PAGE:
English VS. Spanish Colonization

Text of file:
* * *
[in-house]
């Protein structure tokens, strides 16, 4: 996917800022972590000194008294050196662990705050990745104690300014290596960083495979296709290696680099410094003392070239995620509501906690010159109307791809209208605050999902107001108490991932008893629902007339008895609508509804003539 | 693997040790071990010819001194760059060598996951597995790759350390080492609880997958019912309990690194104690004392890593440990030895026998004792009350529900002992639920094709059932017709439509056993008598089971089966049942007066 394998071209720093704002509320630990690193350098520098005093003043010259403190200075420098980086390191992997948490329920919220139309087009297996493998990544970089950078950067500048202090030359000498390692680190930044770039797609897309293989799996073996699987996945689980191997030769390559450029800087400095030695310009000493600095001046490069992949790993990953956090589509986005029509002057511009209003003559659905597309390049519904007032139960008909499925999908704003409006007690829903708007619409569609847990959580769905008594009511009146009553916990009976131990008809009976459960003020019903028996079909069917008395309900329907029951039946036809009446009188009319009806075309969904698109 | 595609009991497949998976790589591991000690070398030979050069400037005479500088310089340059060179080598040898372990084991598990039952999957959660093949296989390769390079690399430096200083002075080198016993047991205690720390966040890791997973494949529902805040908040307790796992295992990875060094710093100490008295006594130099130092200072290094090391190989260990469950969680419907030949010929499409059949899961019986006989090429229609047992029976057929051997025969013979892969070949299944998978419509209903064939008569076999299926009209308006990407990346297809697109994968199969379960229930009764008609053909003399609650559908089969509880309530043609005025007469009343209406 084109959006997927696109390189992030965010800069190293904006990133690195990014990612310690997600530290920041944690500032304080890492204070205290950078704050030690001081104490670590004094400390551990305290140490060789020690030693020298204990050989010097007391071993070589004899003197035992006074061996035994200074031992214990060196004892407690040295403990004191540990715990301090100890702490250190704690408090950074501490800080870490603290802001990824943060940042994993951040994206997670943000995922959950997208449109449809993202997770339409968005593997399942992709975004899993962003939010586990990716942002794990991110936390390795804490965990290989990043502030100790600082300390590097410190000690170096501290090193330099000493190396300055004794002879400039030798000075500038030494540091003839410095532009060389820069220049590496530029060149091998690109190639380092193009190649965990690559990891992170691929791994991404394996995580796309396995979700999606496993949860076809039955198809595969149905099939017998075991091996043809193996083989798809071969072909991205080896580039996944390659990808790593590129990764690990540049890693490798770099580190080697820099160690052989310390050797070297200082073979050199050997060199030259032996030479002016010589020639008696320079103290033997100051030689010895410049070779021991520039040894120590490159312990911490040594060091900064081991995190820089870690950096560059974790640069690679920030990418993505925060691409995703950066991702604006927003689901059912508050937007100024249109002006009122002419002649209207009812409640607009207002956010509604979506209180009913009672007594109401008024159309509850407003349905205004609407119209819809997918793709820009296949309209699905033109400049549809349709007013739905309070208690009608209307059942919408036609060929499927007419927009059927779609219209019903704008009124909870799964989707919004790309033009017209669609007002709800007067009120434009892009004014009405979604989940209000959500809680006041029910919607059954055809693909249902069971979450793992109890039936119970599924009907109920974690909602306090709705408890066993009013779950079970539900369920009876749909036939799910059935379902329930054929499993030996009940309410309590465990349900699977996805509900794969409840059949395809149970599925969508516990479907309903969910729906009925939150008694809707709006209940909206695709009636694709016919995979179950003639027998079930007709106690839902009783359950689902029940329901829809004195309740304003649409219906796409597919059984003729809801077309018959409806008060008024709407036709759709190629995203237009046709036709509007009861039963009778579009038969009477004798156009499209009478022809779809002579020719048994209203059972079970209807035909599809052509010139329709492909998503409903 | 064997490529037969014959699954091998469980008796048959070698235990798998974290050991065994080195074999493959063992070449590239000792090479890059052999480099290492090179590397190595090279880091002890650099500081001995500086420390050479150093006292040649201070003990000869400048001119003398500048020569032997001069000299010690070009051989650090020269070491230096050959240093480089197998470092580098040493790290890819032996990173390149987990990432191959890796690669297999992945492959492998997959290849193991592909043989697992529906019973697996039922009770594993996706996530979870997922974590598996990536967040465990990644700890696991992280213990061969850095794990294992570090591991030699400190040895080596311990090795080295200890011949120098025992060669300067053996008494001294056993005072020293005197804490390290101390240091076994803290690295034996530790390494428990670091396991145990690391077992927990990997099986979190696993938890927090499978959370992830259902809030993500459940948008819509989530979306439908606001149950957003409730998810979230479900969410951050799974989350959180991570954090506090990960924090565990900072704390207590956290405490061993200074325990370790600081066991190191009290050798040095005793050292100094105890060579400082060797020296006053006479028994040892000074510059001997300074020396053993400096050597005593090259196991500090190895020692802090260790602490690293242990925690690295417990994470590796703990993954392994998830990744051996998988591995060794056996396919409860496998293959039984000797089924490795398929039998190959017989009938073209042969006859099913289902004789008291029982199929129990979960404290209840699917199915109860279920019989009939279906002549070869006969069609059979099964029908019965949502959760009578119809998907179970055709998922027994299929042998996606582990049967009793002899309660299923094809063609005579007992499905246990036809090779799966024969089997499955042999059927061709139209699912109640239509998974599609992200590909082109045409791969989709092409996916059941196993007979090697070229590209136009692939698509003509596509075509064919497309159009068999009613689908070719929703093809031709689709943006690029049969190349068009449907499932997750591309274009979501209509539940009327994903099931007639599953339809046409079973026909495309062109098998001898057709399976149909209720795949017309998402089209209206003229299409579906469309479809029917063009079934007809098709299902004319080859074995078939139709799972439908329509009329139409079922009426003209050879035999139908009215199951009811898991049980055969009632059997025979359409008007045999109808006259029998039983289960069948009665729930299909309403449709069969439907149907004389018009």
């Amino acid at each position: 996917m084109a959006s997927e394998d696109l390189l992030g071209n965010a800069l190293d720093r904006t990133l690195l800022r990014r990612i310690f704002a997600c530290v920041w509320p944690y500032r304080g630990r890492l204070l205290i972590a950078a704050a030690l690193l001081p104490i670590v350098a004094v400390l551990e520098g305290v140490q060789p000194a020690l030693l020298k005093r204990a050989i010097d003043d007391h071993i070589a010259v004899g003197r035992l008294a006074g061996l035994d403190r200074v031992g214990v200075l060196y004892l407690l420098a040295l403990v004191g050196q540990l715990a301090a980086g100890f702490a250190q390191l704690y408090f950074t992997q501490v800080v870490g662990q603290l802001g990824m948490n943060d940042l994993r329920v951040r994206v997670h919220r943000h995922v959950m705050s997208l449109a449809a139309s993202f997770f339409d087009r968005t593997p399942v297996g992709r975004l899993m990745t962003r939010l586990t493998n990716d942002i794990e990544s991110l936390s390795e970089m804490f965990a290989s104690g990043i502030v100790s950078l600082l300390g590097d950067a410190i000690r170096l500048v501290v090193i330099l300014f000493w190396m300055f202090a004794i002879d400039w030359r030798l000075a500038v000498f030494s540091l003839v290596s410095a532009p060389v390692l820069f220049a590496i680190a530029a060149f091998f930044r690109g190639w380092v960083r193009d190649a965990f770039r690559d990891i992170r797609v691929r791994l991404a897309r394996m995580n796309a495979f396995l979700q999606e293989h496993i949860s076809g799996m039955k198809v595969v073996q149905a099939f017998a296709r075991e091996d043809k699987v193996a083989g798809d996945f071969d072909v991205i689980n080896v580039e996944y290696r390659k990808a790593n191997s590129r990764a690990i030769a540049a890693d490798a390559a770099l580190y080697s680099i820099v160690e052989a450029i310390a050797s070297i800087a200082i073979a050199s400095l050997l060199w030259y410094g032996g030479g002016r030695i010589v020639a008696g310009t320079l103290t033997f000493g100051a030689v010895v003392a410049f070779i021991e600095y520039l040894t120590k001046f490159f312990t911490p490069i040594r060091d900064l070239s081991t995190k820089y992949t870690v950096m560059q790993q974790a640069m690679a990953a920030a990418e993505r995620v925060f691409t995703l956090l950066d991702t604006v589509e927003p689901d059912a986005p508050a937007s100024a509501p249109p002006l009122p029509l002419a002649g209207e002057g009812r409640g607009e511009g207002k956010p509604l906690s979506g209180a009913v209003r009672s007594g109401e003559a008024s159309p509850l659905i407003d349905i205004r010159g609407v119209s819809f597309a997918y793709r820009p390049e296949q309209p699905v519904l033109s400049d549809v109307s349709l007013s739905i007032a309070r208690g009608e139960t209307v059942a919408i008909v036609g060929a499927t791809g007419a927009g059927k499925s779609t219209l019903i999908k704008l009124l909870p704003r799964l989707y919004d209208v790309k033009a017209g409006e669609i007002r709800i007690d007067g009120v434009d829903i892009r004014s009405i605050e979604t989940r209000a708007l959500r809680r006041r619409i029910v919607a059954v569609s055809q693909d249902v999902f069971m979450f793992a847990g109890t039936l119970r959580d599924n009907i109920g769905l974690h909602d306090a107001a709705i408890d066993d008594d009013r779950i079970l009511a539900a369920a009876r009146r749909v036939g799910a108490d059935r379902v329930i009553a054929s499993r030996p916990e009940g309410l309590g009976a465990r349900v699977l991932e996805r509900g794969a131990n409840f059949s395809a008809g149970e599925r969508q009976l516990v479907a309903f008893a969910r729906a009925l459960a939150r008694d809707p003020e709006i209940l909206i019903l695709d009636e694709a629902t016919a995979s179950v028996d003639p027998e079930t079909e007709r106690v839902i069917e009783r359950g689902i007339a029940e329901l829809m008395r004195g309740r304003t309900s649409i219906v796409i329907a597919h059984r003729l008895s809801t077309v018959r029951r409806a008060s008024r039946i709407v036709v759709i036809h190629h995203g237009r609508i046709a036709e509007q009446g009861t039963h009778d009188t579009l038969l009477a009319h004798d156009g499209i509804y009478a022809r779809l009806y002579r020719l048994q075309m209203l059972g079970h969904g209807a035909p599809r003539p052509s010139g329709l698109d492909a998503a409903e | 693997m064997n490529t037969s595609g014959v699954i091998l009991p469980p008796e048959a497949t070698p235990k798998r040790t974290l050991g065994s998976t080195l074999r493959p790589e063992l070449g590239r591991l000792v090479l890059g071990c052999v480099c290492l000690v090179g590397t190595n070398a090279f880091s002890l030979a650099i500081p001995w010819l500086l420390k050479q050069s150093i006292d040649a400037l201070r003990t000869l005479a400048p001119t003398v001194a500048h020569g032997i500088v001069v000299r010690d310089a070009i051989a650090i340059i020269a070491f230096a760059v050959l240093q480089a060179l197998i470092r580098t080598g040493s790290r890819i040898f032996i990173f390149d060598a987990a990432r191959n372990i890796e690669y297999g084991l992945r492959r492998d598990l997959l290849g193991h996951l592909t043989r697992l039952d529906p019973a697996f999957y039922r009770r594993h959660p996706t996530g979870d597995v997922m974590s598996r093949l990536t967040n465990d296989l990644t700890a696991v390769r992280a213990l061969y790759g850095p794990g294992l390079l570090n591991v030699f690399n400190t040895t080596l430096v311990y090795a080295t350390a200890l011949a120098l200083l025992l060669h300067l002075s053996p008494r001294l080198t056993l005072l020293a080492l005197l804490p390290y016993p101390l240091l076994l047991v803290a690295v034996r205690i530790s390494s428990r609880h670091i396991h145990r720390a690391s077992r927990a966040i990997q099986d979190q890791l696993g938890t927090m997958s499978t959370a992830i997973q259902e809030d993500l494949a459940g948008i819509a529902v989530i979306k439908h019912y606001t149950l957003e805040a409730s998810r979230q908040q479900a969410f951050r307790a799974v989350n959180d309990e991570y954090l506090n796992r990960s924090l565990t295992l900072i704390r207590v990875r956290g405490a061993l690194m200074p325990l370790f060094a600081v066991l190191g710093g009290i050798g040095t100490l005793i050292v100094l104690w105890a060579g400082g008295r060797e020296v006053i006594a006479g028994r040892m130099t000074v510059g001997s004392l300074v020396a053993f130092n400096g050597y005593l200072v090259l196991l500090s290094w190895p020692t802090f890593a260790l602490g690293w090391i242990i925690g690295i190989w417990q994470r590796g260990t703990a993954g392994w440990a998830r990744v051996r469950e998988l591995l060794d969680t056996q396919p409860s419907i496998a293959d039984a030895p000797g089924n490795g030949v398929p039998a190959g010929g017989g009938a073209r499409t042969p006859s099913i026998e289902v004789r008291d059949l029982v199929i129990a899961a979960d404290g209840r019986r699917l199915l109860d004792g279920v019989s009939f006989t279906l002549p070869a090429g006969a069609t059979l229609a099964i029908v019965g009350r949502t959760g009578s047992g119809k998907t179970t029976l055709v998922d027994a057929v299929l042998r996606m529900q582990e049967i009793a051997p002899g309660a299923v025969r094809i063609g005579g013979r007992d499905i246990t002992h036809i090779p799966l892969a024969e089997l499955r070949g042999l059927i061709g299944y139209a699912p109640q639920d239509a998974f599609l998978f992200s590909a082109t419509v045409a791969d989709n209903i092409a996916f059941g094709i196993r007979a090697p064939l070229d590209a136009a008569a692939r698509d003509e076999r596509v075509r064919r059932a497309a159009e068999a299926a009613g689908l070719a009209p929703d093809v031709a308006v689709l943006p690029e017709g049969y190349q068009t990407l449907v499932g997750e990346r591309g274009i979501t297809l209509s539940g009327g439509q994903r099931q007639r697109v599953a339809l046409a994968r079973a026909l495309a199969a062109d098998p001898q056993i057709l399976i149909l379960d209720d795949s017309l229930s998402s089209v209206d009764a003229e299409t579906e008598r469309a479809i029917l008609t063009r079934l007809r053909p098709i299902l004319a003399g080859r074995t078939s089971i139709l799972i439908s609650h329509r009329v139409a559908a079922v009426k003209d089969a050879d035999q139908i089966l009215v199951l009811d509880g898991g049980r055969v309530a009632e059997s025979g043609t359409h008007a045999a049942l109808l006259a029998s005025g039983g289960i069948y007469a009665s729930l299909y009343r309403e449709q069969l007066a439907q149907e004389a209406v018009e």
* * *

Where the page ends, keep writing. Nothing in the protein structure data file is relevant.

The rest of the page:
Although the English and Spanish both sought to sail across the Atlantic and explore to conquer the New World for their own unique reasons, the conditions and experiences they faced differed greatly. Spain claimed to have conquered the New World first with the arrival of Christopher Columbus in 1492, while the English claimed to have done so with the establishment of Jamestown in 1607. Spain and England both colonized the Americas and sought to stay there, but were faced with many obstacles that would interfere with how they continued to populate the land. Both the Spanish and the English had different colonies which had different climates and were surrounded by different landscapes. Most English colonies were established by royal charter. The earliest permanent English settlements were in Virginia and Massachusetts. The footprint of these colonies stretched as far West as the Mississippi River. While Virginia was a Southern Colony, Massachusetts was a New England Colony. Each colony had different farmland unique to the region. Virginia was capable of growing many things such as tobacco, corn, and squash. The land in Massachusetts had little capability, needing to be fertilized to farm but long winters also posed the threat of killing crops. However, Spain maintained the land that was generally south of Georgia. Crown-sponsored conquests gained riches for Spain and expanded its empire. Most of the southern region of present-day North America was claimed by the Spanish and stretched as far as the California coast. Settlements include; St. Augustine, Florida (1565), Santa Fe, New Mexico (1610), and many cities in Texas and California. Due to the Spanish occupation of the south, they experienced rich soil and short winter. Resulting in successful farming which reinforced the survival of the populace. Spain and England were both ruled under kings. However, these kings were followed differently by its...
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